Beursplein as b/orderland? Street reflections on the complexities of "right to the city” and significance of everyday “drama” and struggles in public space to urban politics : Case of the occupy movement and Beursplein Amsterdam

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In this thesis I firstly examine key concepts of Lefebvre’s writings on ‘Right to the city’ and literature on Europe’s borders, to link them to the everyday b/ordering practices at an urban public space - Beursplein Amsterdam, amidst the actions of the Occupy movement. In following the actions around the occupy movement at the Beursplein Amsterdam I ask, “Who is/are the ‘we’(s) claiming and/or ‘occupying’ the square (in this case Beursplein)? And how does the ‘we’(s) change (or not) and/or is changed (or not) by the diverse time-spaces of the plein?” I use the concept of “performative action” from performativity theory to analyse the everyday political struggles of b/ordering at the Plein. Further, I argue for the significance of everyday politics of visibility around ‘being seen’ (or not) and ‘seeing’ (or not) amidst multiple b/orders of urban life to urban politics. I do so through narratives, conversations and my own reflections emerging during my fieldwork. By bringing to fore the multiple borders, contestations and conflicts of everyday ‘drama’ and the internal b/ordering of democratic movements such as Occupy, around being at the square that I witnessed and found myself part of, I hope to highlight the complexities of centrality and coming together of ‘inhabitants’ (whom Lefebvre believes have the first and foremost ‘right to the city’) towards subverting the often undemocratic and exclusionary spatio-temporalities of ‘capital’ and ‘the state’. I argue that the Beursplein comes to resemble a b/orderland, where multiple ‘we’(s) are perpetually struggling with and against each other in the everyday drama of performing and/or subverting b/order.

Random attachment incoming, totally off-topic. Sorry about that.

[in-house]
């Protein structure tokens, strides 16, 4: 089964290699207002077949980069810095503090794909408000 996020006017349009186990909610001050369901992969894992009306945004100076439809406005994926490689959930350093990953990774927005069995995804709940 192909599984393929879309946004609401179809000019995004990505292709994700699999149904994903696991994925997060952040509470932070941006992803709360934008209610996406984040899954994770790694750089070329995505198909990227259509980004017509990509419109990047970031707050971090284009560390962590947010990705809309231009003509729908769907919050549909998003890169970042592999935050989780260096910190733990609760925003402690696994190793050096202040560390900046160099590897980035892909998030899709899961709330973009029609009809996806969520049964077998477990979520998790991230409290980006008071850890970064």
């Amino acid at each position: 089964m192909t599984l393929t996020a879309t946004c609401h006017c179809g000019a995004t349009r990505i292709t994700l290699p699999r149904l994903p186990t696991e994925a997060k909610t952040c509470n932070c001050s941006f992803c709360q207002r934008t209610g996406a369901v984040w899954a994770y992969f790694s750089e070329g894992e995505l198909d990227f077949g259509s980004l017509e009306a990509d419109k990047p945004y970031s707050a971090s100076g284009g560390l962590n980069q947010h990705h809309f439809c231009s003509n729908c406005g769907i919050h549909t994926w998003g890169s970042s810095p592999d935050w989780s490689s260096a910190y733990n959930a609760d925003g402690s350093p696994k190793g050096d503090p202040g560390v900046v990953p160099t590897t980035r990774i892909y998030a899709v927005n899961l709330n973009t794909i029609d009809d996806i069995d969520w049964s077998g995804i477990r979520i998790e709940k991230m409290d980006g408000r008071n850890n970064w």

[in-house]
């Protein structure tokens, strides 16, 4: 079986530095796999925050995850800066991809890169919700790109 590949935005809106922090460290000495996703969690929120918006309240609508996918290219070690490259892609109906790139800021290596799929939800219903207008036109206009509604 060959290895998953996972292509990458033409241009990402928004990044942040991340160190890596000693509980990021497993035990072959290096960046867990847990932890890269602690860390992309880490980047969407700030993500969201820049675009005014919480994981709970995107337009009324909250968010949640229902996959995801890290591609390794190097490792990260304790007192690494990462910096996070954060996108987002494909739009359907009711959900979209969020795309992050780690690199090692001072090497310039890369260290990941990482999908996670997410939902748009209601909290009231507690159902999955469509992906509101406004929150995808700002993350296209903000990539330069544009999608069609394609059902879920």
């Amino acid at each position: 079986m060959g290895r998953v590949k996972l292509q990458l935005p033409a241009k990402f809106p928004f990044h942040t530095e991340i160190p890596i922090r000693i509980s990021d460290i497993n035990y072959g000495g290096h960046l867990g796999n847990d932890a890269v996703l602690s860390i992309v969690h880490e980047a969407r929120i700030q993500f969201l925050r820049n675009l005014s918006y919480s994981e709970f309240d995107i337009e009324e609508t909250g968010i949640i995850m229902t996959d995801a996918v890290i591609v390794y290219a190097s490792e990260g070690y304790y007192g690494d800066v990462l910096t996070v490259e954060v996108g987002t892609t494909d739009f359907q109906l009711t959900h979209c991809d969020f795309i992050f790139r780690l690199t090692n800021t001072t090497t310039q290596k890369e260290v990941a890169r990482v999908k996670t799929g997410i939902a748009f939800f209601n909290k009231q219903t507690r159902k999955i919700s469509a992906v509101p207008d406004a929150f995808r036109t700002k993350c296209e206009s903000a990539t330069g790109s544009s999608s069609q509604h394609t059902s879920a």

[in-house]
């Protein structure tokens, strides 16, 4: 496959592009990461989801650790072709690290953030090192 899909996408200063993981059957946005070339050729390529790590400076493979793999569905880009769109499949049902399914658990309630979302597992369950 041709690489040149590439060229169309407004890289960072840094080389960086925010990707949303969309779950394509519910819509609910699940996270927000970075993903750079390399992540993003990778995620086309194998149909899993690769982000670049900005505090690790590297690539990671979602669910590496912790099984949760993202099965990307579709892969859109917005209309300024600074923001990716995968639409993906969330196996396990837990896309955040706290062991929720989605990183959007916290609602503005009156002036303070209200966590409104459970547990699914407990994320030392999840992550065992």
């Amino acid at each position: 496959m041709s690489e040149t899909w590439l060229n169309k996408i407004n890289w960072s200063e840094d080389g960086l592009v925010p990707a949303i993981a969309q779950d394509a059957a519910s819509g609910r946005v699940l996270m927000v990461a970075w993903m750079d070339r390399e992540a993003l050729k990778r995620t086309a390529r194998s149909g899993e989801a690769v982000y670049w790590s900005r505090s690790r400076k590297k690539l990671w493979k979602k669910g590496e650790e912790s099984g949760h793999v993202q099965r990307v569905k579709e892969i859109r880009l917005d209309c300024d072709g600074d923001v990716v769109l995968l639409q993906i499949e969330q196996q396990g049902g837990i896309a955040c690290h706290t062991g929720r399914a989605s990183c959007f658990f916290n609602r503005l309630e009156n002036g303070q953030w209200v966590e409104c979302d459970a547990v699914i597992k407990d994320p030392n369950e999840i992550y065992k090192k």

Faculteit der Managementwetenschappen